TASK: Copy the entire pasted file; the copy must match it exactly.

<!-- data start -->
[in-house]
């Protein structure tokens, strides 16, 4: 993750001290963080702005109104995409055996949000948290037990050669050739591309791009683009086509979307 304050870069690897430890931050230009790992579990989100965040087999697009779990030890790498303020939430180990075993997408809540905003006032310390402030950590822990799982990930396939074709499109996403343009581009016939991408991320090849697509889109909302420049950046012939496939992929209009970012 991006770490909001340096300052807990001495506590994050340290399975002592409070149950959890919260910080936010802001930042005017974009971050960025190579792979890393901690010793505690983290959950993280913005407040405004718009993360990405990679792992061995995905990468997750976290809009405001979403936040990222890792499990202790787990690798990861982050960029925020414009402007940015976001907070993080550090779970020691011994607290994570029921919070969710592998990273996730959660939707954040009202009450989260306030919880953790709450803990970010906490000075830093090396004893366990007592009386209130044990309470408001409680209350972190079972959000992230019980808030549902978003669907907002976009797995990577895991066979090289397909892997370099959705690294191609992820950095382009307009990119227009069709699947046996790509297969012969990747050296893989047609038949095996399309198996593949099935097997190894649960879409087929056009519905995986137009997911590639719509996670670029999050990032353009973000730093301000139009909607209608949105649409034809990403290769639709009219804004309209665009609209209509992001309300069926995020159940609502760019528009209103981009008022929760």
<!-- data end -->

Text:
[in-house]
């Protein structure tokens, strides 16, 4: 993750001290963080702005109104995409055996949000948290037990050669050739591309791009683009086509979307 304050870069690897430890931050230009790992579990989100965040087999697009779990030890790498303020939430180990075993997408809540905003006032310390402030950590822990799982990930396939074709499109996403343009581009016939991408991320090849697509889109909302420049950046012939496939992929209009970012 991006770490909001340096300052807990001495506590994050340290399975002592409070149950959890919260910080936010802001930042005017974009971050960025190579792979890393901690010793505690983290959950993280913005407040405004718009993360990405990679792992061995995905990468997750976290809009405001979403936040990222890792499990202790787990690798990861982050960029925020414009402007940015976001907070993080550090779970020691011994607290994570029921919070969710592998990273996730959660939707954040009202009450989260306030919880953790709450803990970010906490000075830093090396004893366990007592009386209130044990309470408001409680209350972190079972959000992230019980808030549902978003669907907002976009797995990577895991066979090289397909892997370099959705690294191609992820950095382009307009990119227009069709699947046996790509297969012969990747050296893989047609038949095996399309198996593949099935097997190894649960879409087929056009519905995986137009997911590639719509996670670029999050990032353009973000730093301000139009909607209608949105649409034809990403290769639709009219804004309209665009609209209509992001309300069926995020159940609502760019528009209103981009008022929760």